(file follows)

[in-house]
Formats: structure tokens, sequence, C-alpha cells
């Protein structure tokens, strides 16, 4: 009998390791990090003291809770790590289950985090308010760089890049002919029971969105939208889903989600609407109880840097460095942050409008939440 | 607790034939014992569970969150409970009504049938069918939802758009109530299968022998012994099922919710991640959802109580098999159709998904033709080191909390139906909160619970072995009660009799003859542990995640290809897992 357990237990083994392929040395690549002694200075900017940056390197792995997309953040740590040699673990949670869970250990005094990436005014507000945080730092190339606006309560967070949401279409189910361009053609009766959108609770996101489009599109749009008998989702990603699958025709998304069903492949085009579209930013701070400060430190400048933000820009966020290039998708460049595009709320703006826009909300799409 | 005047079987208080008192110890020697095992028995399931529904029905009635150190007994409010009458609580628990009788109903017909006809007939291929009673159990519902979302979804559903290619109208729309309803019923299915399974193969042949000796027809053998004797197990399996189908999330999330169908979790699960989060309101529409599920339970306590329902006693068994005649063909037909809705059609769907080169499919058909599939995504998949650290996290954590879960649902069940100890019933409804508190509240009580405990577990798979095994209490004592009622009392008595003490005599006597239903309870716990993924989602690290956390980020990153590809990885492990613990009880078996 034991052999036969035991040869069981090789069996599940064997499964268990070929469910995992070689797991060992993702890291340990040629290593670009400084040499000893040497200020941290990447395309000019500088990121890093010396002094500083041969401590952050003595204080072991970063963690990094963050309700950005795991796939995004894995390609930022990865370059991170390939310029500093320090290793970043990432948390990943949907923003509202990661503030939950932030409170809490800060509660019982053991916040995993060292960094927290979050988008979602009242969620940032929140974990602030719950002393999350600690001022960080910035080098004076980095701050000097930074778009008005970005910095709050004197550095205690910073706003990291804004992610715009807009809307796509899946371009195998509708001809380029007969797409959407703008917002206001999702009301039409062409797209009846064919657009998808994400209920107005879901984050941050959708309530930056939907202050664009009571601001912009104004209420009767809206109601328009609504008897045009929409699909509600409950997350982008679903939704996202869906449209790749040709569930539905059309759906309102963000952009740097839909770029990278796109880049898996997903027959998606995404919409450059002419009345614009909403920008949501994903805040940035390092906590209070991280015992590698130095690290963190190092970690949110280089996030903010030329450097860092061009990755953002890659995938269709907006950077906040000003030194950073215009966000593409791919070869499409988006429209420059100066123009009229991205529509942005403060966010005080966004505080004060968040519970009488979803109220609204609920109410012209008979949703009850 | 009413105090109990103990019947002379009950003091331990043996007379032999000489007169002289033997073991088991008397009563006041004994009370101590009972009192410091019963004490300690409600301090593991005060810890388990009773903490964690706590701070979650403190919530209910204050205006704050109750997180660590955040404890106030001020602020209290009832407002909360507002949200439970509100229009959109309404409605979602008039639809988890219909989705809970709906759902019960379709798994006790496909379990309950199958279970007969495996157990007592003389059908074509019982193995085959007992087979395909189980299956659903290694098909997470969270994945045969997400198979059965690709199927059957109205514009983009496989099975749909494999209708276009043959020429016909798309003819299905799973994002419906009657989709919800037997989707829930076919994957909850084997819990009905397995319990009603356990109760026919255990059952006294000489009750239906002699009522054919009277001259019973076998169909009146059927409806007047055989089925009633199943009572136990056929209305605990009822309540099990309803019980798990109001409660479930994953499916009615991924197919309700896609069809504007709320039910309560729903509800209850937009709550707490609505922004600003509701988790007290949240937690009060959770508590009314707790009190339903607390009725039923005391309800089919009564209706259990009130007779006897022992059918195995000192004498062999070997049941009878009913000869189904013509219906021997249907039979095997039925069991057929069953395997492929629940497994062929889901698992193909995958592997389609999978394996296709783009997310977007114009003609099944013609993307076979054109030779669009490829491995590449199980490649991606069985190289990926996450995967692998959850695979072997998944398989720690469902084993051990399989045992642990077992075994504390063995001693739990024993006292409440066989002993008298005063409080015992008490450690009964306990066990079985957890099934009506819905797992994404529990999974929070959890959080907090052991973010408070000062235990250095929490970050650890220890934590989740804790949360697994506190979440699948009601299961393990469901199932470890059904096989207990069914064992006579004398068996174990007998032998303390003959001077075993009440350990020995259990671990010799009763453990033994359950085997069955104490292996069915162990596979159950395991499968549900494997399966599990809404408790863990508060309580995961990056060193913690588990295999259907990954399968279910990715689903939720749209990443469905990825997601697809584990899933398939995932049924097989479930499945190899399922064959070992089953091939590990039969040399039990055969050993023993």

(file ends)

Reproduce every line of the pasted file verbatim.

[in-house]
Formats: structure tokens, sequence, C-alpha cells
């Protein structure tokens, strides 16, 4: 009998390791990090003291809770790590289950985090308010760089890049002919029971969105939208889903989600609407109880840097460095942050409008939440 | 607790034939014992569970969150409970009504049938069918939802758009109530299968022998012994099922919710991640959802109580098999159709998904033709080191909390139906909160619970072995009660009799003859542990995640290809897992 357990237990083994392929040395690549002694200075900017940056390197792995997309953040740590040699673990949670869970250990005094990436005014507000945080730092190339606006309560967070949401279409189910361009053609009766959108609770996101489009599109749009008998989702990603699958025709998304069903492949085009579209930013701070400060430190400048933000820009966020290039998708460049595009709320703006826009909300799409 | 005047079987208080008192110890020697095992028995399931529904029905009635150190007994409010009458609580628990009788109903017909006809007939291929009673159990519902979302979804559903290619109208729309309803019923299915399974193969042949000796027809053998004797197990399996189908999330999330169908979790699960989060309101529409599920339970306590329902006693068994005649063909037909809705059609769907080169499919058909599939995504998949650290996290954590879960649902069940100890019933409804508190509240009580405990577990798979095994209490004592009622009392008595003490005599006597239903309870716990993924989602690290956390980020990153590809990885492990613990009880078996 034991052999036969035991040869069981090789069996599940064997499964268990070929469910995992070689797991060992993702890291340990040629290593670009400084040499000893040497200020941290990447395309000019500088990121890093010396002094500083041969401590952050003595204080072991970063963690990094963050309700950005795991796939995004894995390609930022990865370059991170390939310029500093320090290793970043990432948390990943949907923003509202990661503030939950932030409170809490800060509660019982053991916040995993060292960094927290979050988008979602009242969620940032929140974990602030719950002393999350600690001022960080910035080098004076980095701050000097930074778009008005970005910095709050004197550095205690910073706003990291804004992610715009807009809307796509899946371009195998509708001809380029007969797409959407703008917002206001999702009301039409062409797209009846064919657009998808994400209920107005879901984050941050959708309530930056939907202050664009009571601001912009104004209420009767809206109601328009609504008897045009929409699909509600409950997350982008679903939704996202869906449209790749040709569930539905059309759906309102963000952009740097839909770029990278796109880049898996997903027959998606995404919409450059002419009345614009909403920008949501994903805040940035390092906590209070991280015992590698130095690290963190190092970690949110280089996030903010030329450097860092061009990755953002890659995938269709907006950077906040000003030194950073215009966000593409791919070869499409988006429209420059100066123009009229991205529509942005403060966010005080966004505080004060968040519970009488979803109220609204609920109410012209008979949703009850 | 009413105090109990103990019947002379009950003091331990043996007379032999000489007169002289033997073991088991008397009563006041004994009370101590009972009192410091019963004490300690409600301090593991005060810890388990009773903490964690706590701070979650403190919530209910204050205006704050109750997180660590955040404890106030001020602020209290009832407002909360507002949200439970509100229009959109309404409605979602008039639809988890219909989705809970709906759902019960379709798994006790496909379990309950199958279970007969495996157990007592003389059908074509019982193995085959007992087979395909189980299956659903290694098909997470969270994945045969997400198979059965690709199927059957109205514009983009496989099975749909494999209708276009043959020429016909798309003819299905799973994002419906009657989709919800037997989707829930076919994957909850084997819990009905397995319990009603356990109760026919255990059952006294000489009750239906002699009522054919009277001259019973076998169909009146059927409806007047055989089925009633199943009572136990056929209305605990009822309540099990309803019980798990109001409660479930994953499916009615991924197919309700896609069809504007709320039910309560729903509800209850937009709550707490609505922004600003509701988790007290949240937690009060959770508590009314707790009190339903607390009725039923005391309800089919009564209706259990009130007779006897022992059918195995000192004498062999070997049941009878009913000869189904013509219906021997249907039979095997039925069991057929069953395997492929629940497994062929889901698992193909995958592997389609999978394996296709783009997310977007114009003609099944013609993307076979054109030779669009490829491995590449199980490649991606069985190289990926996450995967692998959850695979072997998944398989720690469902084993051990399989045992642990077992075994504390063995001693739990024993006292409440066989002993008298005063409080015992008490450690009964306990066990079985957890099934009506819905797992994404529990999974929070959890959080907090052991973010408070000062235990250095929490970050650890220890934590989740804790949360697994506190979440699948009601299961393990469901199932470890059904096989207990069914064992006579004398068996174990007998032998303390003959001077075993009440350990020995259990671990010799009763453990033994359950085997069955104490292996069915162990596979159950395991499968549900494997399966599990809404408790863990508060309580995961990056060193913690588990295999259907990954399968279910990715689903939720749209990443469905990825997601697809584990899933398939995932049924097989479930499945190899399922064959070992089953091939590990039969040399039990055969050993023993």